Florida is a prime location for those who love fun in the sun. With beautiful weather year-round, and plenty of exciting waterways and stunning scenery to explore, it’s little wonder that the Sunshine State is a favorite destination for boaters.
Whether you love fishing, snorkeling, diving, or simply catching some rays with friends and family, chartering a vessel is a terrific way to enjoy a perfect day, weekend, or week on the water. But, unfortunately, getting a little sunburn is not the most serious issue you can run into. Charter boat injuries and incidents do occur, whether you are piloting them yourself or you’ve hired a crew.
What are the most common injuries, how can you work to avoid them – and what do you do if you are injured at sea?
*The laws governing navigable waters differ significantly from those governing land. If you do suffer an injury aboard or because of a charter boat, consult with a maritime injury attorney – in other words, a maritime lawyer with the specific expertise you need to ensure your rights are protected.
Danger at Sea
In 2004, 25 passengers set sail into the Baltimore Harbor aboard the Lady D. Minutes later, a sudden and ferocious storm capsized the boat. A horrible accident – or a preventable tragedy? Investigations revealed that the Lady D was dangerously overloaded.
The charter company used the US Coast Guard’s current weight requirements – which were developed in 1942. Then, the weight of the average passenger was 140 pounds. The average weight of those aboard the Lady D was 168 pounds. Failure to take this into account contributed to the capsizing of the vessel.
The National Transportation Safety Board (NTSB) also faulted the National Weather Service for failing to issue timely warnings about the storm. They reported severe weather five minutes after the Lady D capsized. A private internet weather service, on the other hand, had been broadcasting warnings for up to an hour before. Lightning strikes were observed by two of Lady D’s passengers before they departed.
Further, maritime veterans who reviewed the captain’s statements concur that he should have never left the dock. The dark skies were reason enough to stay put. It is the captain’s responsibility to search for signs of impending storms.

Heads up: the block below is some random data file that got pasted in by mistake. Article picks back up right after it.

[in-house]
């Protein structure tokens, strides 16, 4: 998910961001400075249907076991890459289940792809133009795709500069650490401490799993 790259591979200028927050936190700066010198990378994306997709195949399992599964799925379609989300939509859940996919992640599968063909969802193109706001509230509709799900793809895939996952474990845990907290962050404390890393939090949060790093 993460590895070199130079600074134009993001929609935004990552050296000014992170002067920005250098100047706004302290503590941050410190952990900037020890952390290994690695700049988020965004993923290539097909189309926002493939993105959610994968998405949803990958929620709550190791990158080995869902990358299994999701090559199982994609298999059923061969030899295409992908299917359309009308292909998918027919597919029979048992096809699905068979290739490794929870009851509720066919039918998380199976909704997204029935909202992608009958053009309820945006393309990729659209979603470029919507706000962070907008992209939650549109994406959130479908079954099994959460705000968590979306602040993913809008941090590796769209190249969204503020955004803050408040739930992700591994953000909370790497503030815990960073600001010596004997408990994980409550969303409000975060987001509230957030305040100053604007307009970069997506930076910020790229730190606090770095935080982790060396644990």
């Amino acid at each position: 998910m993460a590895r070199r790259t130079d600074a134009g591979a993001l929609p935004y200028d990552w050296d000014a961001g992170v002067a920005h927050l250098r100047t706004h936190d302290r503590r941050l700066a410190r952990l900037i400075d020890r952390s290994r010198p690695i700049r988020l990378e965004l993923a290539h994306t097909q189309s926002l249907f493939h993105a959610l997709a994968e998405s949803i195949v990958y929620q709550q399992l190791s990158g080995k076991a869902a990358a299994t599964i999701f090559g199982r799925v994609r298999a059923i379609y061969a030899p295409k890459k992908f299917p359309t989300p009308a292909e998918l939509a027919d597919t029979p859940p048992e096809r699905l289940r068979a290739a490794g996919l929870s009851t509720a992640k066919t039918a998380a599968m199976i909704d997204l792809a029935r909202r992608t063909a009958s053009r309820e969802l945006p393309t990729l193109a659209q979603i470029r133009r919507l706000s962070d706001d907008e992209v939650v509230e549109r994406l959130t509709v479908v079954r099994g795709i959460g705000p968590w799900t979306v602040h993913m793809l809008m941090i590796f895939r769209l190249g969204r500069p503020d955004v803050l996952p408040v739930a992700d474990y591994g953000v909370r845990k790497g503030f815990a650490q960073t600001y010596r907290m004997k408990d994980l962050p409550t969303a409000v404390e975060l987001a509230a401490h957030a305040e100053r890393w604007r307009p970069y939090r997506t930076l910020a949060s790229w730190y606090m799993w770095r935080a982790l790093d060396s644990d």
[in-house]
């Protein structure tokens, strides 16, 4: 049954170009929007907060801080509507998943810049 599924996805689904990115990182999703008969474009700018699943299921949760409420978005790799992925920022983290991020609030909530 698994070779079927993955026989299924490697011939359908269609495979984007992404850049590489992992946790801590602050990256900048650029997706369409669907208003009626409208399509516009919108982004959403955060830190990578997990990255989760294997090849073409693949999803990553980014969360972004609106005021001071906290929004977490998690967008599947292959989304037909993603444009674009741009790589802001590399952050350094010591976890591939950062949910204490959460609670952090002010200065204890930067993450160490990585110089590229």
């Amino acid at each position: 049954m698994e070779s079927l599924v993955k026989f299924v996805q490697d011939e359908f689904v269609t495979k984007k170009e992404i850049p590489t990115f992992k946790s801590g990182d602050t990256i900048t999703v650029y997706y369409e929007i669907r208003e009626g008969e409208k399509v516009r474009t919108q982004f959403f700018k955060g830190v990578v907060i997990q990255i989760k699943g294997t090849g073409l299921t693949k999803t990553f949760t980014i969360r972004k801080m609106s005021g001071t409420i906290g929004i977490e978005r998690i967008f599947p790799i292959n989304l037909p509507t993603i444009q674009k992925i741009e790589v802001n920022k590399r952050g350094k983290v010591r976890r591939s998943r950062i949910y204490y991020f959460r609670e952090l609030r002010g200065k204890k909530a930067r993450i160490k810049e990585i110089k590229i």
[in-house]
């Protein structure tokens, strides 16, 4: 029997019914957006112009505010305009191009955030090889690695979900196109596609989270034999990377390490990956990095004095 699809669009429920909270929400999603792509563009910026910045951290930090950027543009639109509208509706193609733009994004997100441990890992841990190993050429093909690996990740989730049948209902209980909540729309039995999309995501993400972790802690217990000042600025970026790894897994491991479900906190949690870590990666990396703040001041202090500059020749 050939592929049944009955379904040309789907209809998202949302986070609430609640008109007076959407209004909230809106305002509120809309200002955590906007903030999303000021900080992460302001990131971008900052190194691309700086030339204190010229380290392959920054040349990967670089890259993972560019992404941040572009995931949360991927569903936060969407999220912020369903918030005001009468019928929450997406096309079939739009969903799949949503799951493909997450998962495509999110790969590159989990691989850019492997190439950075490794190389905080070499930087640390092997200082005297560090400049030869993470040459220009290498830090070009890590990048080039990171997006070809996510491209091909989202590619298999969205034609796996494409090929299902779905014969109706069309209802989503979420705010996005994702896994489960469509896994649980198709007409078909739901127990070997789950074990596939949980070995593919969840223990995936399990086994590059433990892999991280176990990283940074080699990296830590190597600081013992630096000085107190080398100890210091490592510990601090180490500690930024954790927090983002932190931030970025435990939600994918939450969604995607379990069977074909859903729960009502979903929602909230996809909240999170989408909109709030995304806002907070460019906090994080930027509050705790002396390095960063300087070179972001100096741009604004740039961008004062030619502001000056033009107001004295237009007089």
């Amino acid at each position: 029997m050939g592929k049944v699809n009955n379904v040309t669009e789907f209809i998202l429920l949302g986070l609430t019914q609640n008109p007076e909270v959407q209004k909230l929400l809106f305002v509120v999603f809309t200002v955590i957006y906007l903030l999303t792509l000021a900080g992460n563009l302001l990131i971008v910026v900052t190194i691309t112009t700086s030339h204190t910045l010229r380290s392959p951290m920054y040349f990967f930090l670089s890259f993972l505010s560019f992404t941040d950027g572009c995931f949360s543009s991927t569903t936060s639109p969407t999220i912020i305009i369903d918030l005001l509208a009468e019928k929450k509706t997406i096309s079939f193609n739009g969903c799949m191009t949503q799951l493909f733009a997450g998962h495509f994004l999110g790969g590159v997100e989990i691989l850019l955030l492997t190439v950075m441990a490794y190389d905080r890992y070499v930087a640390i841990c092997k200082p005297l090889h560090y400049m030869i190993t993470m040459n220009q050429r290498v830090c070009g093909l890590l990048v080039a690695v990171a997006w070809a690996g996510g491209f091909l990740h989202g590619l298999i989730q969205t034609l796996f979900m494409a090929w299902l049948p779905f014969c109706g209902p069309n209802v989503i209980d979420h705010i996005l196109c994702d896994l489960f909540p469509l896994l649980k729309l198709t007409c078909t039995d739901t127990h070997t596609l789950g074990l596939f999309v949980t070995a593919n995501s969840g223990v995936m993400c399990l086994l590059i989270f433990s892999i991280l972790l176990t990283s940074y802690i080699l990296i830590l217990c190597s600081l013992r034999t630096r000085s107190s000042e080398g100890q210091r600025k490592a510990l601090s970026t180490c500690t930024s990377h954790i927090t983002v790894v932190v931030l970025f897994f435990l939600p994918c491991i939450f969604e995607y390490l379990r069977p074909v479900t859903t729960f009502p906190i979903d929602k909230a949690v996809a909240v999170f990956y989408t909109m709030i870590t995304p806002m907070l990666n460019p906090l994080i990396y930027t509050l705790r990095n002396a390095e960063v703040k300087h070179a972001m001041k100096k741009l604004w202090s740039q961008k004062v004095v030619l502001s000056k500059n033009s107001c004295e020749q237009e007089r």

Essentially, these factors created a “perfect storm” that cost five people their lives and scarred 20 more.
This is an extreme example, but it does well to remind boaters and passengers to exercise caution. While safe in general, it is critical to select reputable charter companies with experienced captains. If you’re opting for “bareboat,” or a crewless charter, make sure that your “captain” is experienced and comfortable at sea – and, more importantly, comfortable making the call to stay docked if necessary.
More common are injuries such as the following:
- Slip-and-falls on slippery decks
- Trips on uneven decks, misplaced objects, and raised thresholds
- Accidents caused by intoxicated crew members or passengers
- Fractures resulting from sailing on rough waters
- Traumatic head injuries caused by collisions and groundings
- Injuries caused by improper dockings
- Falls overboard
- Eating contaminated food (this is relatively common aboard cruise ships but can happen on any vessel)
- Amputations caused by swinging doors or hatches
- Physical and/or sexual assault
Charter boat owners, operators, and captains are held to a high standard when it comes to ensuring the safety of their passengers. They can be held liable for injuries caused by the dereliction of that duty. For example, if a captain makes a decision to depart in rough seas or with storms approaching, he can be held liable for any injuries incurred.
Some accidents are truly just that: accidents. Most incidents involving charter boats, though, come down to negligence, misconduct, operator error, lack of training, and lack of proper safety equipment.
Establishing fault is essential in ensuring you receive the compensation to which you are entitled. This is why consulting with a boat accident attorney is critical. This professional can help you gather evidence and develop a compelling case.
Another reason to engage a maritime lawyer? This is not personal injury; maritime law is a legal category all its own, and it has unique nuances of which other attorneys may not be aware. For example, there is a three-year statute of limitation when it comes to general maritime injury cases. That is, you must file a lawsuit within three years of the date the accident occurred.
In some cases, most notably cruise ships, the statute of limitations is far shorter (six months is not uncommon). You need a legal representative who knows the ins and outs of maritime law, and who can help you navigate its sometimes rough waters.
If you have been injured on a charter boat, regardless of whether you were operating it or it came with a crew, do not hesitate to consult with the legal team at the LaBovick Law Group. Our attorneys have decades of experience in maritime law and a track record of pursuing clients’ interests with relentless drive.